As someone who has often courted publicity with his sometimes controversial remarks, Hook should perhaps be a little less sensitive. He relies on players like Sexton plying their trade so he can ply his. As a frequent critic of Sexton's play, should his own brand of journalism be considered beyond criticism?

Hook would be well advised to take Sexton's criticism on the chin and leave medical diagnoses and prognoses to medical experts who have actually examined Sexton. Sexton is also entitled to receive and act on such medical advice privately, without journalists butting in.

Frank Schnittger

Blessington, Co Wicklow

'Doyle' not 'Dawl'

May I suggest, in the context of Micheál Martin's projected Dáil reform, that elected deputies of all persuasions learn to pronounce the name of the parliament they've been elected to?

It must be the only parliament on the planet where elected representatives seem challenged by this.

It's called Dáil Éireann or briefly the Dáil. Very simple really and yet, aided and abetted by RTE interviewers who should know better, we hear speaker after speaker "dawling" this and "dawling" that until you're forced to wonder about the other points being "dawled" in the spiel they expect their audience to relate to.

Here's a tip for slow learners: next time you think "dawl" just say "doyle" instead. That way, you get the phonetics right and you might even get to pass as a fluent Gaelic speaker.

It's a no-brainer really.

Anthony Cooney

Douglas, Cork

Taoiseach has too much power

I hereby propose a template to resolve the current political impasse and provide a much more inclusive and democratic government.

The Dáil should elect an interim Taoiseach, who agrees to form a government on the following basis:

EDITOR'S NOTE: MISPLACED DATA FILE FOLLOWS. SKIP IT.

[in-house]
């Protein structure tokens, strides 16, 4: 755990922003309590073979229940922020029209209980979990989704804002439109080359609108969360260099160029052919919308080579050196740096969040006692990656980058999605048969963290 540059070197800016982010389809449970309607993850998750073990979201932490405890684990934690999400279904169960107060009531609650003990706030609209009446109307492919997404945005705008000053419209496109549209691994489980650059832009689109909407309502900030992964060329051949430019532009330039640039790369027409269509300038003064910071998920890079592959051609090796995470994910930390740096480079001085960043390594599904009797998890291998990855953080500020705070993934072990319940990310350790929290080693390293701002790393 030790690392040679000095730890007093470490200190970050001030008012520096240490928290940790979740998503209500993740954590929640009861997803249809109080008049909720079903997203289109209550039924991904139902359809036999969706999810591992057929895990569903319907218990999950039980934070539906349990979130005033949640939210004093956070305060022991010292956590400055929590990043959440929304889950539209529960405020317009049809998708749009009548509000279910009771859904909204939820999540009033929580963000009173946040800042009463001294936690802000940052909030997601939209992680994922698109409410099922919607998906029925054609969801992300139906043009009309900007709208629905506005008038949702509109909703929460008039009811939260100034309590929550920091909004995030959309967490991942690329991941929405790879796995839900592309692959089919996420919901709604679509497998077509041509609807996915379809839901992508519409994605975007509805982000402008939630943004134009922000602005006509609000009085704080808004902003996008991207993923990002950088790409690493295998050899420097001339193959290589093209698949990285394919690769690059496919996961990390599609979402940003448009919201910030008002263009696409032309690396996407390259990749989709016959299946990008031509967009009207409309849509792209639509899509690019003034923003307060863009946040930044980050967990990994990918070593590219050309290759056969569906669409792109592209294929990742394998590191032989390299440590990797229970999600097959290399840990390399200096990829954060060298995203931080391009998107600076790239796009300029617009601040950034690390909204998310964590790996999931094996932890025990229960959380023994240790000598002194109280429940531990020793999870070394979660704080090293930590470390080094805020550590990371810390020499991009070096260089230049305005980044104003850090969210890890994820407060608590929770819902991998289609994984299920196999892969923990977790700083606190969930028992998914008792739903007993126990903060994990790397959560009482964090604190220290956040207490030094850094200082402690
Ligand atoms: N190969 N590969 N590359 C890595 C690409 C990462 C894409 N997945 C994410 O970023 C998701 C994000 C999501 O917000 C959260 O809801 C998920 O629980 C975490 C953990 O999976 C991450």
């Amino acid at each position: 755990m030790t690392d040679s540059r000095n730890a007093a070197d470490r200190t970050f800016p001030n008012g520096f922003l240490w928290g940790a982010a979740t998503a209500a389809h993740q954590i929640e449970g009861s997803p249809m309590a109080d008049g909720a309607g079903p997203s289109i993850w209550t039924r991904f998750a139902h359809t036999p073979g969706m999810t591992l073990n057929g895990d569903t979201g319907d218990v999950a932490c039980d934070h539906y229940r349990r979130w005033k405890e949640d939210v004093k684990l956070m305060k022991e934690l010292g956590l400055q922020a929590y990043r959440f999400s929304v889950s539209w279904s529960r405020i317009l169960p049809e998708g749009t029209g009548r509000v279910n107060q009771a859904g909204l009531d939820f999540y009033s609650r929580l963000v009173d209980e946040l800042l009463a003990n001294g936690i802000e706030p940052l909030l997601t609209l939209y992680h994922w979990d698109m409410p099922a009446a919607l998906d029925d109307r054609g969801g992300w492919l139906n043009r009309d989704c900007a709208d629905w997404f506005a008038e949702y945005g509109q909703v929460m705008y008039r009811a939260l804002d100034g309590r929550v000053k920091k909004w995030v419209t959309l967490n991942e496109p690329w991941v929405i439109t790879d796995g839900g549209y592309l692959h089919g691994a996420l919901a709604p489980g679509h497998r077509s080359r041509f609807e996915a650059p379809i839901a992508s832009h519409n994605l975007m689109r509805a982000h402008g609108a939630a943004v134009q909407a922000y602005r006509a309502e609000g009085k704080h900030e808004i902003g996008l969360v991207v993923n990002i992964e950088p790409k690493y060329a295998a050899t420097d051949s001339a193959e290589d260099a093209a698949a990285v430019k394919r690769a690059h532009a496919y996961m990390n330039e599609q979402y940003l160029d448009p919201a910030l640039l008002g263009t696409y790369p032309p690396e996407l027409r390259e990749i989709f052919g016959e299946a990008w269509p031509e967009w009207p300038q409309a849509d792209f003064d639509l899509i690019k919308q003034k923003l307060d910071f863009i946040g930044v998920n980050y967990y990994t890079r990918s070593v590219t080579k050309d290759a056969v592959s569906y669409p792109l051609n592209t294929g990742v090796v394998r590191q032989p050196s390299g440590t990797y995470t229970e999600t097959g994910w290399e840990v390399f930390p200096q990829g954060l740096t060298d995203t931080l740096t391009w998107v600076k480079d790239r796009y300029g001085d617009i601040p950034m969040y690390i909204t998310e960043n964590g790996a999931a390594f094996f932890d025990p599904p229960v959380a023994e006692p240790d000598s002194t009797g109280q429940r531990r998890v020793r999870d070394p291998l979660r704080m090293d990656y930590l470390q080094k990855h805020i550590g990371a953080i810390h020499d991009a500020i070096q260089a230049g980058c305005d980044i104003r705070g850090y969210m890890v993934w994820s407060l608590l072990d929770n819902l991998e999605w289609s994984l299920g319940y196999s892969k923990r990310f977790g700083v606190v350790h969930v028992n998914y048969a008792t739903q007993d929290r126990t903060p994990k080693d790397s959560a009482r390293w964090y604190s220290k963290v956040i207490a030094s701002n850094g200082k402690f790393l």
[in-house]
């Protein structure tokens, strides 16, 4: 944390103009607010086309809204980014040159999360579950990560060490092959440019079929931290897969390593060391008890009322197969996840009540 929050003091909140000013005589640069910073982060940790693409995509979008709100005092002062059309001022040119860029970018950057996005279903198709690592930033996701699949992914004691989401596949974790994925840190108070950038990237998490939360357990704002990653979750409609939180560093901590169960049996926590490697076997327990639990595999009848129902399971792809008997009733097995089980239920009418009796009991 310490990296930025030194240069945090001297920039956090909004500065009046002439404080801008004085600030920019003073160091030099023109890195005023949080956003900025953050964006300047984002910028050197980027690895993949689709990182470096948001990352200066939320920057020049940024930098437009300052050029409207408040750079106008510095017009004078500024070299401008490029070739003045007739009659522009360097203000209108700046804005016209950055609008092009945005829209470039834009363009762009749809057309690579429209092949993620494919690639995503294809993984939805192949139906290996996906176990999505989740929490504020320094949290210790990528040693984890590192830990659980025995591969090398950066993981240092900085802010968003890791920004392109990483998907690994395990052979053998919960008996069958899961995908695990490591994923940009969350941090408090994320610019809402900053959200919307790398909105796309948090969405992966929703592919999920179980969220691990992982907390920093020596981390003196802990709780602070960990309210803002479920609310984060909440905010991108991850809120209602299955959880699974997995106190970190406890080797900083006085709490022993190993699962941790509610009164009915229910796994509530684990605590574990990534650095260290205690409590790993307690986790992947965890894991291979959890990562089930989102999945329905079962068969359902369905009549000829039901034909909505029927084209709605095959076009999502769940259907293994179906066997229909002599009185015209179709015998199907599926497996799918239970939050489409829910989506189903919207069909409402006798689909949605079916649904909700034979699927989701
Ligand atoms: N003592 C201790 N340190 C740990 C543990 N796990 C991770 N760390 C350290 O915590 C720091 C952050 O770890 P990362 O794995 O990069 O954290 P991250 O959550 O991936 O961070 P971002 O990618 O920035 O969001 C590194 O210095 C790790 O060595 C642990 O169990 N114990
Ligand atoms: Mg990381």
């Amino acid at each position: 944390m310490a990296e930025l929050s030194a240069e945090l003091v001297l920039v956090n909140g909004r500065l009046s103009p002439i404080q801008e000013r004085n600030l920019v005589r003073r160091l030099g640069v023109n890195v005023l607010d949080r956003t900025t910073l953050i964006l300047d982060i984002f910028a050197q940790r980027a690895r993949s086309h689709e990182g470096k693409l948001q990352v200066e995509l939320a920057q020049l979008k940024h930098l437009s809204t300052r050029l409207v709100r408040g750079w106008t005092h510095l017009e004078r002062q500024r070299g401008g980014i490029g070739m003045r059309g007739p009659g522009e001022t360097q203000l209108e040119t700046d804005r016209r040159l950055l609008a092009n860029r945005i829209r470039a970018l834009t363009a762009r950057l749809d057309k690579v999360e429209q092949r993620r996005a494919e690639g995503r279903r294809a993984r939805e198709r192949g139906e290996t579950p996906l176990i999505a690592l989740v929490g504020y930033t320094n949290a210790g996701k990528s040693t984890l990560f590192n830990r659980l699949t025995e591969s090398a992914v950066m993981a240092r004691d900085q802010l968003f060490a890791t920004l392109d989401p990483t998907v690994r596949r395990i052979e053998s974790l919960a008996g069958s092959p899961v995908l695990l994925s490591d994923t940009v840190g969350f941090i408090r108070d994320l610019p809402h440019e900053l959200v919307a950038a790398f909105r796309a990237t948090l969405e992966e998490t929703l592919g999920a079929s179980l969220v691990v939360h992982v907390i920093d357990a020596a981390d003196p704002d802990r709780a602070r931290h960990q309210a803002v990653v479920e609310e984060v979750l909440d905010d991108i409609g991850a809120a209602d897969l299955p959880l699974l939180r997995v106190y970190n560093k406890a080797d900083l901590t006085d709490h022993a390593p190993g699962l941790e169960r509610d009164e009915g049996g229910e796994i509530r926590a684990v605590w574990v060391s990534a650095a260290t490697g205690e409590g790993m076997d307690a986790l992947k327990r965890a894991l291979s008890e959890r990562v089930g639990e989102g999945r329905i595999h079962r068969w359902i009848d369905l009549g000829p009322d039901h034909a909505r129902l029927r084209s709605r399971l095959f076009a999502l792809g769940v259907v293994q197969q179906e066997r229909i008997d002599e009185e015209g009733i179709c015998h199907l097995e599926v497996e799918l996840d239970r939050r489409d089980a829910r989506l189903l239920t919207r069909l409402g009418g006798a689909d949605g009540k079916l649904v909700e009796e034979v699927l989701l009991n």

The members who vote for the interim Taoiseach agree to support a government for the full term. These members should be randomly broken into a number of groups equal to the number of cabinet seats, including the interim Taoiseach.

Each group should elect a minister, who can be replaced at any time by a two-thirds majority of their group.

These ministers should then elect a Taoiseach, who can again be replaced at any time by a two-thirds majority of the ministers. The Taoiseach then allocates portfolios to each minister, who consults their group in all matters relating to their portfolio.

By doing this, the Taoiseach is subservient to the ministers, who are subservient to their groups and who, in turn, are subservient to the electorate.

This system gives equal status to all elected members and equal opportunity to become Taoiseach. The present system, which has failed us, confers too much power in the Taoiseach and compromises the ministers who can be removed too easily.

Michael Terry

Castleknock, Dublin 15

McGregor is only mortal

Conor McGregor has been like a lightning bolt. His confidence and chutzpah have propelled him to the top. But he is a mortal.

I hope that he can bounce back the stronger for knowing that conviction and character are more durable then flash suits and trash talk.

He's talked the talk, now it is time to walk the walk a wiser man, back to the top.

Ed Toal

Galway City

Irish Independent

Read More

Promoted articles

Don't Miss

Editor's Choice